Abstract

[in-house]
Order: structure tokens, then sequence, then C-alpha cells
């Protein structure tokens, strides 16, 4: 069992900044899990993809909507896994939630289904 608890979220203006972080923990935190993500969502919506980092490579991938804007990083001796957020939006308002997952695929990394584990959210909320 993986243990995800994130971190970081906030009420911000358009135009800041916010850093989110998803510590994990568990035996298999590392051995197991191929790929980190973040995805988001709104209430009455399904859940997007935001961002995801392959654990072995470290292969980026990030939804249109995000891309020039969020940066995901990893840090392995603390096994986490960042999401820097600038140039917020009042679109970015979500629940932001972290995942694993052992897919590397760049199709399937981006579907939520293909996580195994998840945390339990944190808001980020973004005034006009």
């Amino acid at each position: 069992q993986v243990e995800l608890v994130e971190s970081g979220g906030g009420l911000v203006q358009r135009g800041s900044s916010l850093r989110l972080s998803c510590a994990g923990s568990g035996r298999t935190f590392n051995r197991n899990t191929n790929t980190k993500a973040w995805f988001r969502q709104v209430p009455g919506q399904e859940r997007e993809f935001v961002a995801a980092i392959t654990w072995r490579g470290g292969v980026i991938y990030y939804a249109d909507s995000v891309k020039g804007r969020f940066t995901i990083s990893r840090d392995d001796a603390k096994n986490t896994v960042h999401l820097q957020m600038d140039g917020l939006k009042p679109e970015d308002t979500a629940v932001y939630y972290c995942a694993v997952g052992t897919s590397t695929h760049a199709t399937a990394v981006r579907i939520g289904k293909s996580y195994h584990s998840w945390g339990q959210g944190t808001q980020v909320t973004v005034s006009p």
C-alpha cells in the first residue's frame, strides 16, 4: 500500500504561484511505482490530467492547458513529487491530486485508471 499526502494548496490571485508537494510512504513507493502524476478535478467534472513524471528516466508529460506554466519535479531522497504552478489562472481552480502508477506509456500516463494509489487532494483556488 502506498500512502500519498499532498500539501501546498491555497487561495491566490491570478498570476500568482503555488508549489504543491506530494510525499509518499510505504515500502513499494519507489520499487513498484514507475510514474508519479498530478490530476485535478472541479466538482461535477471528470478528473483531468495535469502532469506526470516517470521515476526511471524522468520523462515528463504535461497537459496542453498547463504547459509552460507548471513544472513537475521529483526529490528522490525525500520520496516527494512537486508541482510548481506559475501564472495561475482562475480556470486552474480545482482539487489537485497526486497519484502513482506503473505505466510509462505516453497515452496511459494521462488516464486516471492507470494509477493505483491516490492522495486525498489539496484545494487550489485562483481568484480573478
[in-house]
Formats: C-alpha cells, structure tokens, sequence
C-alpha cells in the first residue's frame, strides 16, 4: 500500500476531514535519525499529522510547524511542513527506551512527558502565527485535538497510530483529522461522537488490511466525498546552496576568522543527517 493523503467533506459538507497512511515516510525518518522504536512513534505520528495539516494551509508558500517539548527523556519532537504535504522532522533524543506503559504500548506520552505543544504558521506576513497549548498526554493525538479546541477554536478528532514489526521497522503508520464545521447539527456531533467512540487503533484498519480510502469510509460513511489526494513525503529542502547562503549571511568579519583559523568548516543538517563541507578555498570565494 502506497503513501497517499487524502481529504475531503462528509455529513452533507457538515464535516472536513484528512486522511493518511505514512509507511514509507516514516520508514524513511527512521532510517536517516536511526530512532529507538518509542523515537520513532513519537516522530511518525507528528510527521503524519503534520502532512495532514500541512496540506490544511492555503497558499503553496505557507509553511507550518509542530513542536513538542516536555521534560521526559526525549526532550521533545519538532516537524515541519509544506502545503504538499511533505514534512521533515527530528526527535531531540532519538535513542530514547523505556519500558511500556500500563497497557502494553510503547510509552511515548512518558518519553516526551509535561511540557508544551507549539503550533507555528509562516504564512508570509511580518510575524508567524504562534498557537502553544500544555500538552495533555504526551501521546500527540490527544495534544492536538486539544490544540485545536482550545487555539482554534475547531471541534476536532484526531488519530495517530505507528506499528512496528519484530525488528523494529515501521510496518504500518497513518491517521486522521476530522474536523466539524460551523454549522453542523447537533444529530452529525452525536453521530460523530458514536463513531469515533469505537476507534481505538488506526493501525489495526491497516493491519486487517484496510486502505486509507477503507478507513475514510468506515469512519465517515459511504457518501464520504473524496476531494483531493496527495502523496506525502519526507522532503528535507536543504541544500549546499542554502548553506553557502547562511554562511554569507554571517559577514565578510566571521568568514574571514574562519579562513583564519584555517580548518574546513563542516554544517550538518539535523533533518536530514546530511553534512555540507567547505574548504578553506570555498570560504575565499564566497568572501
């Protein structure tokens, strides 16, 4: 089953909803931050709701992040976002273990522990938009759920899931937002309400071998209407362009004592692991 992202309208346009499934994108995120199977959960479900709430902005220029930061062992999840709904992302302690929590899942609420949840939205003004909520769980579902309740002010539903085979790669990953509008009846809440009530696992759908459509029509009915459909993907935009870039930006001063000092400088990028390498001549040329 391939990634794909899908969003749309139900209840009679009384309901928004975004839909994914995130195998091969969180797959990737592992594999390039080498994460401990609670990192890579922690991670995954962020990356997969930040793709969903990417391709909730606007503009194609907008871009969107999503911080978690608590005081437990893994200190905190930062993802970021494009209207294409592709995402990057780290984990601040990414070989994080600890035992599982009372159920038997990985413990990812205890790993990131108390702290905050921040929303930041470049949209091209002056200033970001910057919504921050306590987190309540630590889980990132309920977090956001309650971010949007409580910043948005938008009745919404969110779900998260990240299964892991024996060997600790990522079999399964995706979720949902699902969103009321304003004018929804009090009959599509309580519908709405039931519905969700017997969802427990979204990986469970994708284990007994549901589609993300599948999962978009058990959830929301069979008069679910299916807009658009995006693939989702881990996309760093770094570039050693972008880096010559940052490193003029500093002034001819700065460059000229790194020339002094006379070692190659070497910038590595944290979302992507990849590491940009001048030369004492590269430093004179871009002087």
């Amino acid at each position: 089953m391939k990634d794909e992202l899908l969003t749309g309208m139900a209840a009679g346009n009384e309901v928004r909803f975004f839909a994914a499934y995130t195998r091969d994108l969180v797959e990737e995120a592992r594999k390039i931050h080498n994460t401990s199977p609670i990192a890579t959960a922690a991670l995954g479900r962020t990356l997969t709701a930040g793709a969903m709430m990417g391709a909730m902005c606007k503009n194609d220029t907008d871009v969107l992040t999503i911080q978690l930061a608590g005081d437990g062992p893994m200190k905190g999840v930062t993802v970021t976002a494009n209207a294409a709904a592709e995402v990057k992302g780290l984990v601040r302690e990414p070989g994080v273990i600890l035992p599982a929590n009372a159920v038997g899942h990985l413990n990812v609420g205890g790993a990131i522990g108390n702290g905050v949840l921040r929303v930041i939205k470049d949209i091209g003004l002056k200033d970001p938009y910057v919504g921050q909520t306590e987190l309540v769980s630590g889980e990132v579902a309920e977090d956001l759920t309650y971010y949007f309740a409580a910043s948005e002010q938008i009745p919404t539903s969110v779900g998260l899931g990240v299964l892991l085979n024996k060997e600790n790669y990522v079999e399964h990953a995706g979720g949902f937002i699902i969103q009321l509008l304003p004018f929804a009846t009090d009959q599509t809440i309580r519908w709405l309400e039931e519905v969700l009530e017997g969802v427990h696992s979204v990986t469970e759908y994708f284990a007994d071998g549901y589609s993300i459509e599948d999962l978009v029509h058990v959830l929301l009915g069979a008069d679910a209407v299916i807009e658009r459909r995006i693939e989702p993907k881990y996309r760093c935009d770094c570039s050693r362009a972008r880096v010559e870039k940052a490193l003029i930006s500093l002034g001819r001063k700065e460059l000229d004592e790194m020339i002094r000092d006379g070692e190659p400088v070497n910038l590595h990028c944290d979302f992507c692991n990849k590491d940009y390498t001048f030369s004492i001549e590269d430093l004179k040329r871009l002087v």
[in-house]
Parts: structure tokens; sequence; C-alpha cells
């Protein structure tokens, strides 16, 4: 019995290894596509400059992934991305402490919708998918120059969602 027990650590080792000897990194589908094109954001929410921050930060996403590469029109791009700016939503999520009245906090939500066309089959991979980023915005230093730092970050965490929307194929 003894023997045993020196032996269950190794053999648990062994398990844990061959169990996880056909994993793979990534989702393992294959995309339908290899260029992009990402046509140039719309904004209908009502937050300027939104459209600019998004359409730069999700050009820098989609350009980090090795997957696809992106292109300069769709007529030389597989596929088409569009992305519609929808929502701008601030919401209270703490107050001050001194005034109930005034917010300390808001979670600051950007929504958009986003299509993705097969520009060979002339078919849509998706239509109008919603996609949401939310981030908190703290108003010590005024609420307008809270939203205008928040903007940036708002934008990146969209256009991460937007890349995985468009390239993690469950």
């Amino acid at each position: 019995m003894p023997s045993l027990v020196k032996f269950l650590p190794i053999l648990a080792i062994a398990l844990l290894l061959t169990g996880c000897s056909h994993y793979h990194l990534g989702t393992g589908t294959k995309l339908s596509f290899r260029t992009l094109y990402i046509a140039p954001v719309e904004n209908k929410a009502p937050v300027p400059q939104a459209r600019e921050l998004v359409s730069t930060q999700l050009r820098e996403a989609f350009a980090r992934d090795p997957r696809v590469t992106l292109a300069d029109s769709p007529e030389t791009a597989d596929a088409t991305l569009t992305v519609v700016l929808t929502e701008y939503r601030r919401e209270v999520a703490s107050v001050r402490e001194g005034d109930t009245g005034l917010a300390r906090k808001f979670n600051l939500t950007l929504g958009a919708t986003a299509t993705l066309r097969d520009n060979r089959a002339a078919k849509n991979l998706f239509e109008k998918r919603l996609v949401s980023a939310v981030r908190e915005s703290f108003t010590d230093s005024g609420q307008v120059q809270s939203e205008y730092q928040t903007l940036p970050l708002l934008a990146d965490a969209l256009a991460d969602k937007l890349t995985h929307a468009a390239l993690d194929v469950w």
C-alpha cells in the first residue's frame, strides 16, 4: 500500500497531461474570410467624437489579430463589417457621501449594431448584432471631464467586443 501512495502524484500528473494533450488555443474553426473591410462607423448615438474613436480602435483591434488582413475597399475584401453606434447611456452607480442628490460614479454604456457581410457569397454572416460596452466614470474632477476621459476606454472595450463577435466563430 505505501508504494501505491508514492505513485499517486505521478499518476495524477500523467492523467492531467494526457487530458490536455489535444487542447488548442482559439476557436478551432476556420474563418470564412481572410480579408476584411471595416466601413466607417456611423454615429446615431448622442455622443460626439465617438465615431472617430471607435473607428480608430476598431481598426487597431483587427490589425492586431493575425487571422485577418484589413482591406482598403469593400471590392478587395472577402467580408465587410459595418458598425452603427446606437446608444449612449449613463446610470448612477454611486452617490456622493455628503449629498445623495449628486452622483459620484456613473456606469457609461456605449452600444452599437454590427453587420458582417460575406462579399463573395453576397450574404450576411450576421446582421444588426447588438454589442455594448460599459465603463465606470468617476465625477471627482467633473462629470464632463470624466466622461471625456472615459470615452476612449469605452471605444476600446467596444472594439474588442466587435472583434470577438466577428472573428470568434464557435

The stratigraphic distribution of fossil species contains potential information about phylogeny because some phylogenetic trees are more consistent with the distribution of fossils in the rock record than others. A maximum likelihood estimator of phylogeny is derived using an explicit mathematical model of fossil preservation. The method assumes that fossil preservations within lineages follow an independent Poisson process, but can be extended to include other preservation models. The performance of the method was examined using Monte Carlo simulation. The performance of the maximum likelihood estimator of topology increases with an increase in the preservation rate. The method is biased, like other methods of phylogeny estimation, when the rate of fossil preservation is low; estimated trees tend to be more asymmetrical than the true tree. The method appears to perform well as a tree rooting criterion even when preservation rates are low. We suggest several possible extensions of the method to address other questions about the nature of fossil preservation and the process of speciation and extinction over time and space.

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